I know we haven't talked in a while, due in no small part to the fact that you died of pancreatic cancer in 1978. That's still a drag, you know.
I am thinking of you today, wishing you were here for the history being made, wondering what you'd think of it. Since I was just 10 years old the last time I saw you, I don't have a real feel for your views on race, politics, justice, America's place in the world, etc. Even if I asked those that had more time with you: mom, the oldest of your 10 children - blamelessly, they'd probably attribute to you the most noble and current of views. There is no way to know whether you'd actually hold those views if you'd lived another 31 years to see today.
You know me, I am no politico by any means. But today Barack Obama was sworn in as the 44th president - young (about your age when you died), a parent of 2 young girls, the first African American to take the ultimate oath. It means a lot of things to a lot of people. Many worry that expectations are too high, that anyone would have a long row to hoe with all the complications and trouble the country faces right now, much less this man with the experience he's had.
But dad. I feel hopeful. I see people giving things a chance, giving each other a chance. No, it won't change everything, but it's a start. It's an opening, at least.
You're aware of our family's need to seek as many openings as we can, touched as we are by disability, a minority itself. It's all about the hunt - for education, affordable medical care, acceptance, opportunities, faith in abilities, appropriate expectations, etc. Not all parents of kids with disabilities have the time, resources, strength to identify and muscle through these often narrow openings. I feel like hunting grounds have been reset today, like there are more clearings, opportunities in plain site, that may one day be easily accessed by everyone and not just the experienced, connected hunters.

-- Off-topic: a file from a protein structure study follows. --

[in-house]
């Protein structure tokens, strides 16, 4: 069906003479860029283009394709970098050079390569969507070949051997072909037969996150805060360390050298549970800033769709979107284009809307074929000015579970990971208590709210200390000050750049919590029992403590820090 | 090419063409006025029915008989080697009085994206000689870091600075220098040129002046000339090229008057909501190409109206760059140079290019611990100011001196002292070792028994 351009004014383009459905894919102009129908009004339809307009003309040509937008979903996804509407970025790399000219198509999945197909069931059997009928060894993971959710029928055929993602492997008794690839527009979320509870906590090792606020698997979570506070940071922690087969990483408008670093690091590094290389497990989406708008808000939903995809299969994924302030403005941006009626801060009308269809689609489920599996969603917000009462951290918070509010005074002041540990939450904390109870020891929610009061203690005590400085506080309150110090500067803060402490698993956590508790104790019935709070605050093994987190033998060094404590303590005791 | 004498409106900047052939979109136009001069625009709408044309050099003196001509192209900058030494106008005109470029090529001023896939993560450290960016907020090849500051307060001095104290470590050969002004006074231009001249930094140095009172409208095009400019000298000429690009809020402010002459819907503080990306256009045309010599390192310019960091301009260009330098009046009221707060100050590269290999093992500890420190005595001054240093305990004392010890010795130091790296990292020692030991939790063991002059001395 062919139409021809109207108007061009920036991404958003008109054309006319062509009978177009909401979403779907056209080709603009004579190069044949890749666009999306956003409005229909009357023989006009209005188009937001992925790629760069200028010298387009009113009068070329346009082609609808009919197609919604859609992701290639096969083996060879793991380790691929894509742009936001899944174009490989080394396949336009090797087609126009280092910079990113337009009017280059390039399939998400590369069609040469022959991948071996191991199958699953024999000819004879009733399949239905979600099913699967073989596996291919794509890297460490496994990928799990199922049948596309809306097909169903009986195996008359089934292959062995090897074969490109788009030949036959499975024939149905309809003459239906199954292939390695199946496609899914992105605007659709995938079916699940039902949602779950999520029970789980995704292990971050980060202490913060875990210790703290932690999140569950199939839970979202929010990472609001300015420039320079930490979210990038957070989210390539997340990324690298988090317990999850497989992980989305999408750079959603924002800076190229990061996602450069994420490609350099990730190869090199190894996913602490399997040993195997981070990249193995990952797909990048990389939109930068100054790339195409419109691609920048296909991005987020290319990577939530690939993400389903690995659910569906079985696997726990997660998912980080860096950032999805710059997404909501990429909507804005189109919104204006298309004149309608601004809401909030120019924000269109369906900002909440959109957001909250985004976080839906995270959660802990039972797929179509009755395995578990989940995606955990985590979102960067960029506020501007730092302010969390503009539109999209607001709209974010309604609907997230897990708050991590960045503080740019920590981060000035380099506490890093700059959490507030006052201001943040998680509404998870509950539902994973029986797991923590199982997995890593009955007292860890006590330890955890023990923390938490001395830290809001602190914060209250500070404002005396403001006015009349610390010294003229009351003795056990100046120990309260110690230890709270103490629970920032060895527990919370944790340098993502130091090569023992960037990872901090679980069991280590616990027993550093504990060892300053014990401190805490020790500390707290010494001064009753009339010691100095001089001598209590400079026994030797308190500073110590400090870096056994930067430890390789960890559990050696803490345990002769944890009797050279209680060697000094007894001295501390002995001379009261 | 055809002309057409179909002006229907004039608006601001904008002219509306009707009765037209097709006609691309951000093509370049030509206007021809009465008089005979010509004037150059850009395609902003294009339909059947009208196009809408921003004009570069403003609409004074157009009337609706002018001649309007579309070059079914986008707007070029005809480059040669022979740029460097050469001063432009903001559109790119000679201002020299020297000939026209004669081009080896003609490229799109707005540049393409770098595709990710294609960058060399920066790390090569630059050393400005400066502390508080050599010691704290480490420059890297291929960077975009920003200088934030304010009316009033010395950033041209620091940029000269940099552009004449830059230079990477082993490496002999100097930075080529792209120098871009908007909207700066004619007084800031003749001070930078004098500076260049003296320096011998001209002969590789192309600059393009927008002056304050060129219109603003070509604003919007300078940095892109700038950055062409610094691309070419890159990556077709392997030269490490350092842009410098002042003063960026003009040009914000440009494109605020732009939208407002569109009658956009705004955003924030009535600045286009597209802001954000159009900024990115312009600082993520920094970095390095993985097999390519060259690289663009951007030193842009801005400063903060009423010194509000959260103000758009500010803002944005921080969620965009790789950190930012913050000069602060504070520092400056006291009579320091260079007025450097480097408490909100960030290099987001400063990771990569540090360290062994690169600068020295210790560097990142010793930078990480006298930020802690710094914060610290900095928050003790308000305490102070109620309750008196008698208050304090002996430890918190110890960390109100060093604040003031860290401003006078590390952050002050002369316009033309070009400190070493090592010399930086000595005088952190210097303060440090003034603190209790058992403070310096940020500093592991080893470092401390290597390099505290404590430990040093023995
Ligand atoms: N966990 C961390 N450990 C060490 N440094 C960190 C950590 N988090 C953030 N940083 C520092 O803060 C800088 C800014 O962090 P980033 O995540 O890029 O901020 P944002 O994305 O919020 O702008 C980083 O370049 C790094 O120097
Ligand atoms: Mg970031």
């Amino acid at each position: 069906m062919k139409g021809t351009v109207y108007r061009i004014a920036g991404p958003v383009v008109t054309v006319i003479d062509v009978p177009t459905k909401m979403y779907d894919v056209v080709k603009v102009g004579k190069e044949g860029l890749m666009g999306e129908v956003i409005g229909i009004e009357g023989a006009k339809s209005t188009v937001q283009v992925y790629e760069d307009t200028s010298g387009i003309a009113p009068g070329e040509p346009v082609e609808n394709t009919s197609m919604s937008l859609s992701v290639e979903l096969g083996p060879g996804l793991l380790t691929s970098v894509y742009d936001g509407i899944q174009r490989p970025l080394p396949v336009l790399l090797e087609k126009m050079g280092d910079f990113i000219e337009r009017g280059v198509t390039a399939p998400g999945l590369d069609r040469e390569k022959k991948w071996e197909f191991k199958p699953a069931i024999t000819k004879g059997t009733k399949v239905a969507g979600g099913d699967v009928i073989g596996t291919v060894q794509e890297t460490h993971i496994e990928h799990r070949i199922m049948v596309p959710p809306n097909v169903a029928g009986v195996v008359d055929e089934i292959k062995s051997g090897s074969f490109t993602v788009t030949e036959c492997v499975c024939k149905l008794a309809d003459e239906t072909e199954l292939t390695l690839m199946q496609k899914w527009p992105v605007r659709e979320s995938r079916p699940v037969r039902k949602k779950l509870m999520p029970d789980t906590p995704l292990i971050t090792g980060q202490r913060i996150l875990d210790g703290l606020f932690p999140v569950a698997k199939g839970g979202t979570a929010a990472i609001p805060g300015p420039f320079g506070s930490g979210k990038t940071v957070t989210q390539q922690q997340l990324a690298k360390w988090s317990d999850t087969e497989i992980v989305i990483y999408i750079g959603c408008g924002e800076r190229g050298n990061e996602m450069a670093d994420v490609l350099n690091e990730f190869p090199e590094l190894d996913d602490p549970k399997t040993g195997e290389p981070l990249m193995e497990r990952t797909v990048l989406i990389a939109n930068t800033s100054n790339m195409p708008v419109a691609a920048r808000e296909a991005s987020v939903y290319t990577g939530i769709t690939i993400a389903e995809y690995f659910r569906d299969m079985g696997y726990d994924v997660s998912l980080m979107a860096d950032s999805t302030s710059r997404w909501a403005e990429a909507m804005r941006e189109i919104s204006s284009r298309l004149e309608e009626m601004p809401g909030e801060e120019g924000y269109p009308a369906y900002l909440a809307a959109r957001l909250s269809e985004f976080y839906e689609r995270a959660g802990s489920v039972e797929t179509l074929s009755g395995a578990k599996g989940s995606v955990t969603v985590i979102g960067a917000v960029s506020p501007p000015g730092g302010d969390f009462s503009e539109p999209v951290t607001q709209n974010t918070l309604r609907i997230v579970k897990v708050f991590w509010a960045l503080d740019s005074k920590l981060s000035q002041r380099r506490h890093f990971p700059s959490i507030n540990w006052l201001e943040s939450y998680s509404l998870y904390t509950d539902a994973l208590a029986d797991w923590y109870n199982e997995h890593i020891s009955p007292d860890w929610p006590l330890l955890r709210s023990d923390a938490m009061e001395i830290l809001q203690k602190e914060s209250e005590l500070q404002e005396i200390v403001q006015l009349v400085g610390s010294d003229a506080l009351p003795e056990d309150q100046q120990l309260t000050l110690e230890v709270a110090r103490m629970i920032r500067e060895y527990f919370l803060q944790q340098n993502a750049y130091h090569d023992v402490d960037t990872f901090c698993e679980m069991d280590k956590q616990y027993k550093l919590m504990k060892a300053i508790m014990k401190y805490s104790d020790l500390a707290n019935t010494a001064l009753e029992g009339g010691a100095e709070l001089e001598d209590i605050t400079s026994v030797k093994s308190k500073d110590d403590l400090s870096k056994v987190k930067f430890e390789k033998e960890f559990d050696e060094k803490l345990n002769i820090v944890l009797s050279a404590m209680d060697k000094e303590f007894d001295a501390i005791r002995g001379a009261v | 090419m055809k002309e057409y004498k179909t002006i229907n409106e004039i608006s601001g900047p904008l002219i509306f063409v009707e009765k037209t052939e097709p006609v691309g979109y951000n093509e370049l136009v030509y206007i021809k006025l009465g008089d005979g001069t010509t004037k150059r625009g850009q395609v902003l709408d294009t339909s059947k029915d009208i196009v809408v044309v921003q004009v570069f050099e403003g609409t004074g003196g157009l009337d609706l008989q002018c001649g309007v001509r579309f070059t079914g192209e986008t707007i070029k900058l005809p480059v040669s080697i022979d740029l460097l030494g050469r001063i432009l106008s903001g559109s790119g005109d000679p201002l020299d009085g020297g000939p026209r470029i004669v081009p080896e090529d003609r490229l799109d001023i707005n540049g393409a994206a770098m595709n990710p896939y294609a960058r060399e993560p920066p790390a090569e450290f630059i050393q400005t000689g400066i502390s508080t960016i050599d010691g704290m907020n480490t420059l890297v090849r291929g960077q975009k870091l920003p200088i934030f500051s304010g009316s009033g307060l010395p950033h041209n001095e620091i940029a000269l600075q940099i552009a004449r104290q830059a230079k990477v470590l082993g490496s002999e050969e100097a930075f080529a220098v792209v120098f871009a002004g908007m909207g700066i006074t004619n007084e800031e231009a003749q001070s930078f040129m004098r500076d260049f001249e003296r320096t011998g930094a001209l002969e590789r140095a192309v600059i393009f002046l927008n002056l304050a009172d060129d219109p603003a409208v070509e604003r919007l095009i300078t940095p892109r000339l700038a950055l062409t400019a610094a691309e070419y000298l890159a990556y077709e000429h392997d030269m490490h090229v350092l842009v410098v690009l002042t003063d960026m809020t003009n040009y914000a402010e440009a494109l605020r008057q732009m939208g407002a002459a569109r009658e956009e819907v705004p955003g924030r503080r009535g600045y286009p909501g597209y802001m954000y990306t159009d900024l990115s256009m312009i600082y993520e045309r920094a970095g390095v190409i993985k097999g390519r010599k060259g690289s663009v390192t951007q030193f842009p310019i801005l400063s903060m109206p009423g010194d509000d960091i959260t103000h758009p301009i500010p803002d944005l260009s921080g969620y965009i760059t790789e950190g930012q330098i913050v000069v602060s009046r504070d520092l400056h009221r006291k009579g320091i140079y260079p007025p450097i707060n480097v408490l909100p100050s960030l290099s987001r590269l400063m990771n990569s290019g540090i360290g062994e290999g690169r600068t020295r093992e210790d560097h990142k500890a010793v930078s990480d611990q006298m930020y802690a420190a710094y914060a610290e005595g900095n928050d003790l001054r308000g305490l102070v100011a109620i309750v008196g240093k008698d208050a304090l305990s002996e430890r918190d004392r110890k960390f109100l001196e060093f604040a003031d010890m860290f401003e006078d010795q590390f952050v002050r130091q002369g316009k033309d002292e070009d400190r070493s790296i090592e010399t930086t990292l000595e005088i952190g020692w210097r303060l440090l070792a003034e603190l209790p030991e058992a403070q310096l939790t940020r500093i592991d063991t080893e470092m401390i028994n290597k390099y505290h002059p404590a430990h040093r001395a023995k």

This shift may not be obvious or tangible, maybe only in the attitudes, only in people's willingness to mark the door that opened today by recognizing where else they themselves may hold one open.
Maybe you'd be the kind of dad to caution me against such an emotional response to what should be an objective matter and one that hasn't even proven itself out yet. I hope you know that I'm the kind of daughter, though, that gave up trying to tamp down such from the gut reactions to things a few years back. Filtering my default responses has never led to anything grand.
Pop, I'm not saying that one that one day there will be a person with a developmental disability taking office. But I'm saying the attitude that makes the thought of it a hilarious joke to some may start to erode a little.
I will do may part for Addie and for whomever comes after her. Maybe there will be a day when we don't have to pound so hard on doors to get them unlocked.
Anyway, I love you. Just wanted to tell you what today means to me. Cate says for you and Grandpa Dick to keep taking good care of our babies.
Missing both what I remember of you and what I imagine of you,
P.S. Attached are some photos from just a few minutes ago. I bought Addie some flowers to cheer her up - another cold - and to celebrate the day. I have never known, and doubt I will ever meet, another person who so absolutely appreciates and makes the most of a simple bundle of fresh flowers. Pardon the sun glare, she loves this spot on the kitchen floor where it's warm and she can easily see her own reflection in the oven door.